We will have to accept that some ‘sacred cows’ will be culled – the January competitions and the Super 8s will be casualties. However, I would favour and encourage the retention of the league titles. The National Football League title is 95-years-old and has not diminished with time. Unlike other competitions that lost relevance and slipped away (Railway Cup, Oireachtas Tournament), there is still a high value to the league accolade(s), and it is important that we don’t consign them to history.
Counties like Monaghan. Laois, Longford and New York have never won an All-Ireland senior football championship, but yet are the proud holders of league honours. As we are possibly moving towards an All-Ireland league-championship (and let’s call it that), there is no reason why the National League title can’t be awarded to the team that finishes on top of Division 1 (and likewise in the other divisions).
This overall option also offers more in relation to the Tailteann Cup. The idea that a team could achieve league promotion via this competition offers a real incentive.
DUBLIN (Michael Seavers)
Dublin management committee await the definitive list of motions that will be discussed at Congress later this month and, until such time, I will not be in a position to disclose our views on any of the topics raised. I have my own thoughts on the motions but, as chairperson, I feel it would be inappropriate of me to comment on any of the questions you pose before members of management discuss them.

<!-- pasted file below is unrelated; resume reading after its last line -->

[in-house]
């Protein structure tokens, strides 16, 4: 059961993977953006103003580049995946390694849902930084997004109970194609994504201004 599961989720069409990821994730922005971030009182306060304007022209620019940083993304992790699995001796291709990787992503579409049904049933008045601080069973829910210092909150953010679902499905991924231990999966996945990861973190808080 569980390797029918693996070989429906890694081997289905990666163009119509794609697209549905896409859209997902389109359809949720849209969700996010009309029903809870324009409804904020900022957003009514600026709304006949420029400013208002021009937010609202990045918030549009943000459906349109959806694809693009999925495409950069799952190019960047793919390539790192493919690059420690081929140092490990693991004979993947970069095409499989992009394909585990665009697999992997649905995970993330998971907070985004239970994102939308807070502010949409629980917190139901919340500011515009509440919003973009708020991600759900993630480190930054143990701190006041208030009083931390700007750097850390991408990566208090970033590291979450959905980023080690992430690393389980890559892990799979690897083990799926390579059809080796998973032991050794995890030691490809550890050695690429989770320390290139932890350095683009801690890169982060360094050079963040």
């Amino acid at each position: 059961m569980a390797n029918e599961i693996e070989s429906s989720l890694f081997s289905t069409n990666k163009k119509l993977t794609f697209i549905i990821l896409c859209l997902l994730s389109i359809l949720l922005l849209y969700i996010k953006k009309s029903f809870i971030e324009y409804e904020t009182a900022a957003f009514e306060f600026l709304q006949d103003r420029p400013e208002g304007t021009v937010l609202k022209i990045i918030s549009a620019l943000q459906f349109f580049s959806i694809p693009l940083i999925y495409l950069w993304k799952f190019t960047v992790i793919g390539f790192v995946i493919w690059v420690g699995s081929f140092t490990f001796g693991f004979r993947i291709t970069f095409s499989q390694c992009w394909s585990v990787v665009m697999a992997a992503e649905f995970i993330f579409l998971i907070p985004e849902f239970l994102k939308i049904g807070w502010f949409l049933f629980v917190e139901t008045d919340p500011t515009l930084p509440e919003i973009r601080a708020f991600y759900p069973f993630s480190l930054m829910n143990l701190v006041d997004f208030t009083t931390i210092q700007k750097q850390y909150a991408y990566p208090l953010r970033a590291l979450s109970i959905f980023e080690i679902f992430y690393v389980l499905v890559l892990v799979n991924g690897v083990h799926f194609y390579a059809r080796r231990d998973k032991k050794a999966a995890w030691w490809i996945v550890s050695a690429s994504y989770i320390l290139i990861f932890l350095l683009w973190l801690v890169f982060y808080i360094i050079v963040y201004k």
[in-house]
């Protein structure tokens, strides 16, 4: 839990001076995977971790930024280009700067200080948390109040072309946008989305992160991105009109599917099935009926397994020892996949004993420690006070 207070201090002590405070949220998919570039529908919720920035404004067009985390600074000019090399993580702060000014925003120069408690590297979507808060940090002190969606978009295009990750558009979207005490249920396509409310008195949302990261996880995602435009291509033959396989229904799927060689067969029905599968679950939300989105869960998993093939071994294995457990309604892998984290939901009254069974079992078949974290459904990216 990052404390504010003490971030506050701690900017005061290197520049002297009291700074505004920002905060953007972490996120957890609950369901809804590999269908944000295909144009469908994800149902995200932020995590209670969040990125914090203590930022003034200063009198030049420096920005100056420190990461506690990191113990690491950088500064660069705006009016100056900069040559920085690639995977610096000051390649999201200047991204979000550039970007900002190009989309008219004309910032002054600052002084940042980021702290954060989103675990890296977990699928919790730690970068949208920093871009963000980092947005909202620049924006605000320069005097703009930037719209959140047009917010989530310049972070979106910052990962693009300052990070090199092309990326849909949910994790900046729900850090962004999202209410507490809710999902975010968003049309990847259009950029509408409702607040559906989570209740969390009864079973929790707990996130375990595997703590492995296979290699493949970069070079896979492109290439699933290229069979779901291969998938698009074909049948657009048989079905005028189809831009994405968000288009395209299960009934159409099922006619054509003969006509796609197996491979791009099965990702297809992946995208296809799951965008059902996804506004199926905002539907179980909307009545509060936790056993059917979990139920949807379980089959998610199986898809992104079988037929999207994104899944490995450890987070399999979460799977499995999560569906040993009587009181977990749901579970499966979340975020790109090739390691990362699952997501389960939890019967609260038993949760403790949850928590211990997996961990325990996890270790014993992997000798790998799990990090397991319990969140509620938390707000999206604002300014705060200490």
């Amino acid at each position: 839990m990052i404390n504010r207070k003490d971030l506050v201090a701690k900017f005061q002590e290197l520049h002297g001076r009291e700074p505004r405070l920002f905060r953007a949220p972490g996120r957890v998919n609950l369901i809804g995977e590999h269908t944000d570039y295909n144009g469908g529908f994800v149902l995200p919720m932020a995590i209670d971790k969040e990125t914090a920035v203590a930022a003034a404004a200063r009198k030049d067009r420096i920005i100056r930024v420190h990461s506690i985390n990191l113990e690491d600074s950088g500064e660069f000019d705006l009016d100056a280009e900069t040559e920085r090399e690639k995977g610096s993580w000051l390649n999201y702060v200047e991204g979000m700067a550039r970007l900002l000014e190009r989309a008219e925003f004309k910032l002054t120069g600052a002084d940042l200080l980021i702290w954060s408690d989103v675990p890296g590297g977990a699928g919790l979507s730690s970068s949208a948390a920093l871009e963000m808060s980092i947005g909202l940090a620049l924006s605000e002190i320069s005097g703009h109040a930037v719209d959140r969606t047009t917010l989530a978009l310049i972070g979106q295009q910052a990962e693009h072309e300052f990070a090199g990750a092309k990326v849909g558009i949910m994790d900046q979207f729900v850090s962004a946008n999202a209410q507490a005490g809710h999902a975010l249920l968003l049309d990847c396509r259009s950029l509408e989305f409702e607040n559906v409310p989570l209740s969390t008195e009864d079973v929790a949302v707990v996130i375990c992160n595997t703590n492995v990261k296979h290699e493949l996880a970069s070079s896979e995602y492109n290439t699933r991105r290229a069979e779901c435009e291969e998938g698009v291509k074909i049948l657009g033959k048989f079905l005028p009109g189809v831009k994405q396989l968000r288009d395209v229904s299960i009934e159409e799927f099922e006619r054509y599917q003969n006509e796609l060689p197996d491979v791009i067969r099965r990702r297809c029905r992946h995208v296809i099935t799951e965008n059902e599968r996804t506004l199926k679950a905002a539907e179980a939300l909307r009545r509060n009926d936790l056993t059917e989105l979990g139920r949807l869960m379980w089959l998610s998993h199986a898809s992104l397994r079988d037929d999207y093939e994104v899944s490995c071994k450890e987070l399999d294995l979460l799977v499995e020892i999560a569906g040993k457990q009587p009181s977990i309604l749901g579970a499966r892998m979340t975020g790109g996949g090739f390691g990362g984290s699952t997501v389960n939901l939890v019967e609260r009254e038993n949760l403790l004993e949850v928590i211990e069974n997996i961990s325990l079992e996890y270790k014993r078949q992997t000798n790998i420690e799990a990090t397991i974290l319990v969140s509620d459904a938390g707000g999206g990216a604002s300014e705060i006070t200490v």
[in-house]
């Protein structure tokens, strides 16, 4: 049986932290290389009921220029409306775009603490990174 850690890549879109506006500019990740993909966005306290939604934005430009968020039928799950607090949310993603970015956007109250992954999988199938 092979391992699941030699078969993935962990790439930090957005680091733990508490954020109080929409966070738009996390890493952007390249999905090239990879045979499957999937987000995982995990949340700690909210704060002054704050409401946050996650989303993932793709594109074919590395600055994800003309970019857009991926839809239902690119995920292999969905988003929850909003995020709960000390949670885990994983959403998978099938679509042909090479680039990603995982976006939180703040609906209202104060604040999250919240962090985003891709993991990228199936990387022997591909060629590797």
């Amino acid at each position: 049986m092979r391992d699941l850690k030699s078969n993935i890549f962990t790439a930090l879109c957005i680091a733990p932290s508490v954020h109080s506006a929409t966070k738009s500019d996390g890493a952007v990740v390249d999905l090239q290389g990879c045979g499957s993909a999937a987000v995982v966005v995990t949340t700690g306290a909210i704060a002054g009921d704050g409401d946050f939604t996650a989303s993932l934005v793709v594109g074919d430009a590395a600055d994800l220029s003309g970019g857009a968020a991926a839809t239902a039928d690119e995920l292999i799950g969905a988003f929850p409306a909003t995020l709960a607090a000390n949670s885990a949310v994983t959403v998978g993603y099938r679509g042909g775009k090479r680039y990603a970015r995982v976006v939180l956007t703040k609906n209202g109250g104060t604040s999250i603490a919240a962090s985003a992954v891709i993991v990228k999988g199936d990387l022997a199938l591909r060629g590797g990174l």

GALWAY (Pat Kearney)
Retain provincial championships as a basis for the All-Ireland championship.
KERRY (Tim Murphy)
No firm opinion has been formed on this as of yet. The intention was to discuss this with clubs in advance of Congress 2021 but we will re-engage with clubs later in the year in advance of Special Congress.
KILDARE (Mick Gorman)
Covid has provided us with an opportunity to examine a split-season format and how our inter-county competitions are organised.
When we return to normality I would favour a split-season with county competitions taking place in the first part of the year. Dual players are no longer a feature at inter-county level owing to the high levels of commitment required. It follows that football and hurling can now be played simultaneously, allowing for more games to be played during the season.
I believe the following three competition formats for the football season should be given serious consideration for inter-county football.
The first competition of the year should be the inter-provincial championship, without a follow-on for the provincial winners.
The second competition should be a two-tiered open draw All-Ireland competition, with a shield competition for the first-round losers.
The third competition should be the premier competition of the year, and would comprise four divisions of eight, based on our current league format.
The logistics and promotion of the above should emphasise that the third competition is the premier contest which all counties will be working towards. The premier competition will be the culmination of each county’s season. This competition will guarantee every county at least seven competitive games in their own division at the height of the inter-county season.